ANN ARBOR, Mich., April 26 -- Several genetic regions appear to contribute to the risk of developing type 2 diabetes, three research groups have found in a major collaborative effort.
The three groups -- one based in the United Kingdom and two in the U.S. -- used variations on a method called genome-wide association analysis to look for genes that were more common in those with type 2 diabetes than in healthy controls.
"This represents sort of a landmark moment in type II diabetes research," said Michael Boehnke, Ph.D., of the University of Michigan at Ann Arbor, who led the so-called FUSION study, which included investigators from several American sites, the National Human Genome Research Institute, and the Finnish National Public Health Institute.
He said the "very compelling results" -- published online today by Science -- show the power of genome-wide association studies in finding genetic variations associated with disease.
Each of the three groups began with a different group of participants with and without type 2 diabetes and used microchip array techniques to scan and compare their genomes.
Once they found regions of interest that differed between patients and healthy controls, the groups collaborated to confirm or refute the findings in larger cohorts.
All told, the three groups scanned the genomes of 32,544 people with and without type 2 diabetes.
Dr. Boehnke said the findings differ slightly from group to group "mainly in the way we present our data" although there are also differences that arise from variations in their methods.
But all three groups agreed that type 2 diabetes is associated with genetic variations in:
- A region on chromosome three, near the gene IGF2BP2.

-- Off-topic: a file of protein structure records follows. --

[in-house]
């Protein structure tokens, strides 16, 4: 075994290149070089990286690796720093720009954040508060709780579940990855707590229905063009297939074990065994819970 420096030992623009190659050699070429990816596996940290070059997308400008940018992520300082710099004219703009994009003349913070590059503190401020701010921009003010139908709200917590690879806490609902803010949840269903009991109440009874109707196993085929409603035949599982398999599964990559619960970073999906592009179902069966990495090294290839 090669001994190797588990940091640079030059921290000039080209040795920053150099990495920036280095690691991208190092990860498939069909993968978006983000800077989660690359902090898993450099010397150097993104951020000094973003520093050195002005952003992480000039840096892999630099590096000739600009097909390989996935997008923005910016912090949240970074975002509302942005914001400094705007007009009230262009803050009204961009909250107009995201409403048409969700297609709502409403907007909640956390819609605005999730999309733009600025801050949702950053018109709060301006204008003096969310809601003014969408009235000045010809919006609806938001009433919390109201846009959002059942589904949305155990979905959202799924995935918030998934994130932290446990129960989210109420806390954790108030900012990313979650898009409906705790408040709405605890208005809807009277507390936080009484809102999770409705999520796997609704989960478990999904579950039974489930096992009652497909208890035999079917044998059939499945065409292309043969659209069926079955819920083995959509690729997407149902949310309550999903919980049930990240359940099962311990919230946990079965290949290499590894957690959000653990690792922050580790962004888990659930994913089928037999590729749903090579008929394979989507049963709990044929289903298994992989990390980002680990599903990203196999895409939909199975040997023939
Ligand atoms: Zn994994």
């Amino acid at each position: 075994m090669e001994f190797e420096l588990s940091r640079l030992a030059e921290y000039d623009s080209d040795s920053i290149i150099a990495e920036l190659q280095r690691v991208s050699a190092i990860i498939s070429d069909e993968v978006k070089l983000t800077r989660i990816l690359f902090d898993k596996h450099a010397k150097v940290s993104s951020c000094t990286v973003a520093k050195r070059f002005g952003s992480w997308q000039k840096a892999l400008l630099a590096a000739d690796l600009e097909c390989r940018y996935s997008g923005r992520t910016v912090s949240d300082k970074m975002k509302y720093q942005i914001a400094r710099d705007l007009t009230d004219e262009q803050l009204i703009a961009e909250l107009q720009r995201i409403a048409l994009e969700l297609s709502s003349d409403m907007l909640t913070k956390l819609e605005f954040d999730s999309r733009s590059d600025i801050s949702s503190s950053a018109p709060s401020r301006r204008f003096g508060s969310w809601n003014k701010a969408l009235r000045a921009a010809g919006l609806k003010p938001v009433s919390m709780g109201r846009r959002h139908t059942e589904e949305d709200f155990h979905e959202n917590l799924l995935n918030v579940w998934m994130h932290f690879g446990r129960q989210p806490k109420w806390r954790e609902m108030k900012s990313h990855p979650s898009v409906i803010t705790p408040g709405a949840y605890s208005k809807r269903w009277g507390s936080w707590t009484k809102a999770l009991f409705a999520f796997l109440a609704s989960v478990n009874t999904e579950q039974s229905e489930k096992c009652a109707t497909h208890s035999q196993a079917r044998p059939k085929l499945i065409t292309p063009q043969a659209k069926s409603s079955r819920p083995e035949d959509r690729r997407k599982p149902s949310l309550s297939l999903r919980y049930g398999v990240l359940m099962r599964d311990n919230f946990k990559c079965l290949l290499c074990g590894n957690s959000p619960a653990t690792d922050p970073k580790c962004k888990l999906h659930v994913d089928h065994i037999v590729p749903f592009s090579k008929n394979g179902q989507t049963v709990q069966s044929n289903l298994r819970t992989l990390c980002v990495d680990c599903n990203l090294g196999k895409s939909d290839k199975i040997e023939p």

- A region on chromosome six, near the gene CDKAL1.
- And a region on chromosome nine, near the genes CDKN2A and CDKN2B.
While those regions are near known genes, Dr. Boehnke said, whether the genes themselves are involved in diabetes is not yet known.
In addition, all of the groups confirmed previously reported links to the genes HHEX, PPAR-gamma, KCNJ11, SLC30A8, and TCF7L2.
Dr. Boehnke and colleagues also reported a link to a region on chromosome 11, which appears not to be inhabited by any known genes, although neither of the other groups did so.
Dr. Boehnke and colleagues also reported a link to the gene FTO, on chromosome 16, but the British group, led by Mark McCarthy, M.B., of Oxford University, did not.
That's because Dr. McCarthy and colleagues reported within the past two weeks that FTO is linked to increased risk of obesity, which is itself a risk factor for diabetes. (Gene Variant Increases Obesity Risk)
In their study -- the Wellcome Trust Case Control Consortium -- the FTO link to diabetes vanished when the researchers adjusted for body mass index, so they did not report it as a diabetes gene.
"Essentially," Dr. Boehnke said, "they think of it as an obesity gene."
The third group -- the Diabetes Genetic Initiative -- had similar results, but reported an additional link to a region near the gene for a protein that regulates glucokinase, an enzyme that breaks down sugars, according to David Altshuler, M.D., Ph.D., of the Broad Institute of Harvard University.
The immediate clinical significance of the findings remains unclear. Dr. Altshuler said in a statement that the results "open surprising new avenues for disease research, treatment and prevention."
But Dr. Boehnke said in an interview that diabetes is such a complex disease that the step from finding genes to developing drugs or improving diagnosis is likely to be a long one.
The pro-diabetic variations that were found tended to increase the risk of the disease by between 10% and 25% per allele.
In other words, Dr. Boehnke said, a person with two copies of one of the risky variations would have between a 20% and 50% increase in diabetes risk.
On the other hand, he said, the picture is clouded by the environmental and behavioral factors that also contribute to the disease - such as lack of exercise or over-eating.
Because of that complexity, he said, "for type II diabetes, we can't really say yet what the impact (of these genetic variants) is on the disease risk."